As president Barack Obama gives the State of the Union address tonight, 13-year-old Malik Bryant will watch him as one of the First Lady’s guests. Malik is a Chicago school boy who made headlines around the world when he sent out a letter to Santa asking for one simple thing, “All I ask for is safety. I just wanna be safe.”
Back home in Chicago, Michelle DiGiacomo, the person who first read Malik’s letter and set into motion his improbable journey to the State of the Union address, is working hard to fulfill Malik’s wish. DiGiacomo runs Direct Effect, a non-profit that oversees an annual Letters to Santa program which works with Chicago’s poorest public schools. She is worried that Malik’s new fame might attract unwelcome attention in his tough Englewood neighborhood. “We have to find his family a home in a safe neighborhood,” she says. “This can change Malik’s life if it doesn’t kill him first.”
DiGiacomo, a 54-year-old widowed mother of two, is an unlikely head for a charitable organization that helps thousands of children in Chicago every year. Her only source of income are her disability checks. She lives in a rented apartment. “You would think I was a bag lady,” she says, talking about how she hasn’t shopped for clothes for herself in years. She suffers from multiple medical ailments and hit the headlines in 2012 when she was arrested for receiving a shipment of medical marijuana from California. Last week, she received a pardon from outgoing Illinois governor Pat Quinn.
What she does have is the ability to get thousands of volunteers to donate generously to children in need. In 2013, DiGiacomo ensured gifts for over 10,000 children through Direct Effect’s Letters to Santa program, even though she was bedridden. Last December, Direct Effect organized gifts to over 8,500 Chicago school children. Last December, there were so many donations that Direct Effect, named because it is designed to directly impact children, was also able to help not just children but entire families in need.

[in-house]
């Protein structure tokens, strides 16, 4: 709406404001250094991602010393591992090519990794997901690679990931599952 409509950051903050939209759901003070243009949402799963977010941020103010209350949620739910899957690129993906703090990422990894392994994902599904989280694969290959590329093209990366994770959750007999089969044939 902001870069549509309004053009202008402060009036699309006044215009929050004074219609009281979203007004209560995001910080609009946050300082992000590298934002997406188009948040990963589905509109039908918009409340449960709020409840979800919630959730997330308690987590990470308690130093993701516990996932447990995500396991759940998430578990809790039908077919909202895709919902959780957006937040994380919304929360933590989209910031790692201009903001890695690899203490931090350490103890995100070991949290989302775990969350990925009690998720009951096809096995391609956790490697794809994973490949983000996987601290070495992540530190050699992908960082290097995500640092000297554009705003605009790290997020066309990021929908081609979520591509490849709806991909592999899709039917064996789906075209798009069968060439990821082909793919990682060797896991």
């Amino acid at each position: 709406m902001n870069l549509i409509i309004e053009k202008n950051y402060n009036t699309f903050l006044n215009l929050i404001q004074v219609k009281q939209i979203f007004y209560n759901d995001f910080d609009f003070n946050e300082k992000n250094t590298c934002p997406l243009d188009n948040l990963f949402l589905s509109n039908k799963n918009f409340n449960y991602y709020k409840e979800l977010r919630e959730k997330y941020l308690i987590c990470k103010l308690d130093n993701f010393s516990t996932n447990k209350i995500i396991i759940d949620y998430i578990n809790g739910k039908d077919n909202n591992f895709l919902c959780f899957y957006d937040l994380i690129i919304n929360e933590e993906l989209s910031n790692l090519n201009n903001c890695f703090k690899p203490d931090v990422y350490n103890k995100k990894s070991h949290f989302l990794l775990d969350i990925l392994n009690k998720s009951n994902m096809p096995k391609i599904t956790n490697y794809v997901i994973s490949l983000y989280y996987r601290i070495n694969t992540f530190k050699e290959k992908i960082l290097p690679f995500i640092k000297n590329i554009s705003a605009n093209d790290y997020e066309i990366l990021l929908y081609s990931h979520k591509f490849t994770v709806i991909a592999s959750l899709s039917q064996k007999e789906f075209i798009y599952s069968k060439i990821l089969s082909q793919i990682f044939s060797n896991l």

The program, originally started by former reporter Jeff Zaslow (reporter and co-author of “The Last Lecture”), has helped thousands of school children receive at least one gift for Christmas since DiGiacomo and her late husband took over 13 years ago. Direct Effect has now gone on to add a Build a Backpack program in the summer to provide school supplies. The Chicago Public School gave the charity space to collect socks and underwear for public school children in need.
DiGiacomo, who works alone, has read hundreds of those letters over the years. “Kids have written about sexual abuse, physical abuse,” she says, noting that she immediately notifies the school authorities when she sees something alarming. Other times, there are heartbreaking letters asking for food or clothing. The letters are stark images of lives lived on the edge.
The letters are sent to volunteers who try to fulfill the wishes, or come close. Direct Effects now has schools adopting an entire school for the letters campaign, law firms volunteering to take on bunches of letters, families asking for a few letters to fulfill each year. “Once you answer a letter to Santa, you cannot stop,” says DiGiacomo. “It touches people’s hearts.”
Malik’s school was in the Letters to Santa program for the first time this year. DiGiacomo read every single letter from the new school, checking as she often does to make sure that the children write a sentence about themselves, and not just present the donor with a wishlist.
She says Malik’s letter stayed with her. “I wanted the president to read the letter – not so much to put the focus on Malik, but to focus on all the children on Englewood who feel this way,” she said. “I wanted him to be aware that there are so many children who live in fear.”
The letter reached the White House through an unlikely cast of characters. Ten years ago, Susan Miller Tweedy, wife of Grammy winning Wilco musician Jeff Tweedy, reached out to DiGiacomo to support her charity. The Tweedys have been steadfast supporters of Direct Effect ever since. Last December, the couple’s son, Spencer Tweedy, an upcoming musician, tweeted about Malik’s letter. The tweet went viral. At the same time, DiGiacomo reached out to Mike Quigley, her congressman, for his help in getting the letter to the White House.
When president Obama responded, the wave of media attention took Malik, his family and DiGiacomo by surprise. This week again, DiGiacomo’s phone has been ringing off the hook since news of Malik’s invitation became public.
The media attention has done little for Direct Effect. The charity is still cash strapped; last year, it brought in donations worth about half a million dollars but less than $10,000 in cash. Last weekend, DiGiacomo, who does not get a salary, took Malik’s mother shopping for new clothes in preparation for her trip to the White House and nearly missed paying her own rent in the process. A Go Fund Me Kickstarter-style campaign that she started In December is languishing.
Still DiGiacomo stays positive. “My work is my medicine,” she says. “I want to help more people. There are so many more Maliks out there.”
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